James-Leigh Pemberton, CEO of Credit Suisse UK, main sponsor of Teach First, spoke about the importance of the contribution of companies to the quality of education. In a nutshell: as a company you are obliged to invest in your future employers and the society they live in.

With a large applause, the ‘2022 Impact Goals’ were presented during the conference. These goals concentrate on lowering ‘educational disadvantages.’ In more concrete terms: lowering all barriers between the potential and ambition of a child and his or hers socio-economic status.

In the Netherlands, there is still not as much attention for the ‘achievement gap’, and there is clearly potential gain in combating it. From the perspective of Teach First, excellent education can only be achieved through luring the best graduates into the teaching profession. They also need to be teaching in places were they will be most valuable.

The Teach First Ambassadors

After a spectacular closing ceremony by the pupils of the Ochestra-For-All, one of the many initiatives by TF-alumni, more than 100 workshops were given.

Many of these workshops were given by Teach first alumni; the so-called Teach First Ambassadors. It is fascinating to see how Teach First has become a catalyst for social innovation and educational improvements, and how much can be achieved without the support of the central government. Teach First attracts a dazzling amount of young people and educational organizations from around the country.

A good example of such an organization is ‘The Brilliant Club’, erected by two 2008 Ambassadors.The Brilliant Club initiative connects PhD students of England’s most prestigious universities with young people from Britain’s most problematic neighborhoods. They achieve this through an independent and sustainable financial model that creates a ‘win-win-win’ situation. Not surprisingly, “The Brilliant Club” has won more than a few awards for social innovation and corporate social responsibility.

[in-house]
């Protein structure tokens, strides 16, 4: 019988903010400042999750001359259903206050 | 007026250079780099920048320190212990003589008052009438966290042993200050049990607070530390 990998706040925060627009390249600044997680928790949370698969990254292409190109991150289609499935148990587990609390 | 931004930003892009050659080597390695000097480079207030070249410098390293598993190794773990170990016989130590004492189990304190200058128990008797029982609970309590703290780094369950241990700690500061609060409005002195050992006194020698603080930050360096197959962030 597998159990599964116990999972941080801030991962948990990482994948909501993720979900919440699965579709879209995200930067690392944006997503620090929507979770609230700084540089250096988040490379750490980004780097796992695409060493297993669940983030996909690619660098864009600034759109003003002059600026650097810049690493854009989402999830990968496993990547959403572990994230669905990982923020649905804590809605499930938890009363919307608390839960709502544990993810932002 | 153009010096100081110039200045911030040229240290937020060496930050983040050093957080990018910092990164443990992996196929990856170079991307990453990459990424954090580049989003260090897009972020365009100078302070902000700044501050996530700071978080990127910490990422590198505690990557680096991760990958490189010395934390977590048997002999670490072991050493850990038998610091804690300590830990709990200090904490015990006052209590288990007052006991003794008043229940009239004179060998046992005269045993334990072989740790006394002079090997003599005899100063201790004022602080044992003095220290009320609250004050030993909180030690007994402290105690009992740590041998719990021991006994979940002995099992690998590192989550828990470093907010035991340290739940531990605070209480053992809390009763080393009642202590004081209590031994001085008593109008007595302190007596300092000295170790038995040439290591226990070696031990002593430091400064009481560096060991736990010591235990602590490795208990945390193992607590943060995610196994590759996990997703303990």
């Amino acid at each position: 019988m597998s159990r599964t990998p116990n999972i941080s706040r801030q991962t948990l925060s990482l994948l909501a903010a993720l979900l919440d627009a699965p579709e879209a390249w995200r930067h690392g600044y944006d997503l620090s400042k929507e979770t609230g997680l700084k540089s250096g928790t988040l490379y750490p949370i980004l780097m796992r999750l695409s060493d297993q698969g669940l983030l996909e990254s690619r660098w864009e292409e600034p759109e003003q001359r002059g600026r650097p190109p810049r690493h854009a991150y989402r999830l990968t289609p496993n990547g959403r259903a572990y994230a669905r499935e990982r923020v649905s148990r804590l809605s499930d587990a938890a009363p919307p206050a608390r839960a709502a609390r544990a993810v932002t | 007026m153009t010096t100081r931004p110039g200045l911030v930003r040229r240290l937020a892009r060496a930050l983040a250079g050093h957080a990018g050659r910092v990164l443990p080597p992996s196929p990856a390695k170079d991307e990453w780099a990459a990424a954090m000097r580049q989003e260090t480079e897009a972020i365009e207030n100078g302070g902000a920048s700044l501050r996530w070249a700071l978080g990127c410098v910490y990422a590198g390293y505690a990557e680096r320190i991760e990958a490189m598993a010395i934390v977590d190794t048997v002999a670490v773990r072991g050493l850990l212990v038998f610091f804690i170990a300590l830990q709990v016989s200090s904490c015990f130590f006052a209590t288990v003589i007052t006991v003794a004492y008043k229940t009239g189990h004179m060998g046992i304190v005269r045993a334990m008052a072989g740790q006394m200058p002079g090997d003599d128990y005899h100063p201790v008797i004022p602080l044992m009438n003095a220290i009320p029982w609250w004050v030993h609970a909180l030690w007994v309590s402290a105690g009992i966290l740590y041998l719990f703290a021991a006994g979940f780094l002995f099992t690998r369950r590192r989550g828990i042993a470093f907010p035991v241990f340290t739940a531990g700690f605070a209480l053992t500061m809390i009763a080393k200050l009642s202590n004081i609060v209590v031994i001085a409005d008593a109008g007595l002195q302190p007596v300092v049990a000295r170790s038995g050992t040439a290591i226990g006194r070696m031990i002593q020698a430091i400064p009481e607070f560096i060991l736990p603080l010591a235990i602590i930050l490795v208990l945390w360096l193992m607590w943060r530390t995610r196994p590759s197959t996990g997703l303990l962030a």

Social Progress through Excellent Teachers

During the #Challenge2012 special attention was given to the shared challenges the countries face. Participants look forward to continue this discussion at the International Summit on the Teaching Profession that will be held in Amsterdam in 2013.

The International Summit on the Teaching Profession focuses on an open and honest discussion on successful policy, threats and opportunities within education. The role of teachers in improving the learning of students will also be discussed. The Summit in Amsterdam will host the 20 most successful countries in the field of education.

The conference in London focused on the necessity to connect different groups in society through education. It clearly showed that prestigious schools and, for example, honor programs can contribute to improve the education of the majority.

In a nutshell: Challenge 2012 was an accumulation of positive energy that is improving British education on an unrivaled scale. Systematic improvements like this are the dream of all policy makers and teachers. Many countries will be inspired by this successful British initiative.

Want to read more on Teach First? Look here. An extensive interview with Brett Wigdortz will soon follow, here on ScienceGuide.